Wednesday, November 22, 2006

LABOUR ADMIT SELLING HONOURS

Honours 'have always been sold'
Tuesday, 21 Nov 2006 11:07

A former Labour minister has criticised the police probe into the loans for peerages row as "absurd", saying the sale of honours has always gone on and always will. Frank Field said although political parties selling peerages was a "nuisance", the public had tolerated it for 200 years and most would not consider Scotland Yard's investigations a "sensible deployment of police resources".

The Metropolitan police are investigating claims that Labour and the Conservatives offered wealthy businessmen honours in return for secret loans. Both parties deny any wrongdoing and no charges have yet been brought. Last week, assistant commissioner John Yates told MPs he had uncovered "significant and valuable material" in his probe, and expected to provide the Crown Prosecution Service (CPS) with a file in January.

His comments were welcomed by the Scottish National Party (SNP) as proof of the seriousness of the investigation – the SNP's complaint earlier this year, which prompted the probe, had been dismissed by critics as political opportunism. However, in an interview with The Daily Telegraph, Mr Field, a former social security minister, said the selling of honours "needs to be seen in context".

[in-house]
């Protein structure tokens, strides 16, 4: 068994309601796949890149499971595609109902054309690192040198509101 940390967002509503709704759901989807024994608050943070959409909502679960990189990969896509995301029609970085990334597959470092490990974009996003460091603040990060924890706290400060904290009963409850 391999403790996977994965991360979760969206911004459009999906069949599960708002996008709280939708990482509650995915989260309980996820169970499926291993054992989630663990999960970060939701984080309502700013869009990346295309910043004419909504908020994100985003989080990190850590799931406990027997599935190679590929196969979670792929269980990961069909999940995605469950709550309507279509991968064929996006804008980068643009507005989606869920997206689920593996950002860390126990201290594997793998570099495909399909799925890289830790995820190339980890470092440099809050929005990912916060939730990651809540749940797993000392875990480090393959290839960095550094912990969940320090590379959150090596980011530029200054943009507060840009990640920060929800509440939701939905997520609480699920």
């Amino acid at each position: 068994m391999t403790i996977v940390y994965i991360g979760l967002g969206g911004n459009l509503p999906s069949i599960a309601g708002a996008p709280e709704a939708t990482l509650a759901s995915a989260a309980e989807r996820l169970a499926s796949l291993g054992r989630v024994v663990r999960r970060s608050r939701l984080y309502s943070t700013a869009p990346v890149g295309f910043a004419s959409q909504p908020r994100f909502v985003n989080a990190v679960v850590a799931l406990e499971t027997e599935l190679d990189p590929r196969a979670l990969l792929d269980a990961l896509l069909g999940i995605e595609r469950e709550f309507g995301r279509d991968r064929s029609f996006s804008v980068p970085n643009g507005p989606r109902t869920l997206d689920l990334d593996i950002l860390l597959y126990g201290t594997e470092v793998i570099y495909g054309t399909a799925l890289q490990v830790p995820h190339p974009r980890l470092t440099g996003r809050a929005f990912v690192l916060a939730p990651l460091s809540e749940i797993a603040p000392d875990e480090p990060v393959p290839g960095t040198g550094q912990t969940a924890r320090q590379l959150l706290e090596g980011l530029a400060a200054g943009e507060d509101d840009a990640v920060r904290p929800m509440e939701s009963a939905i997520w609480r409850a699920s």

"It has always gone on and probably always will. Most people know that for the best part of two centuries that honours were appropriated by money," he told the newspaper. 'In the 18th century honours and cash for political parties were in effect the constitution. It is a different relationship now. But of course it is still going on today. "If the voters were pushed, or had a say, I am sure they would not agree that this is a sensible deployment of police resources. The amount of police effort being expended on this is ridiculous."

Mr Field said allegations about parties selling honours were a "publicity stunt" but the police took it seriously "and they should not have done so". A recent analysis by Conservative organisation the Bow Group found large Labour donors were 1,600 times more likely to receive an honour than non-donors. All in all, people giving more than £50,000 to the party had a 50-50 chance of getting an honour.

[Unfortunately for Field and Labour it may well have gone on for years but is in fact illegal. This is a last desperate throw of the dice, 'yes of course we're guilty but who cares'. Blair is guilty and deserves to be prosecuted for his crimes. JOE]

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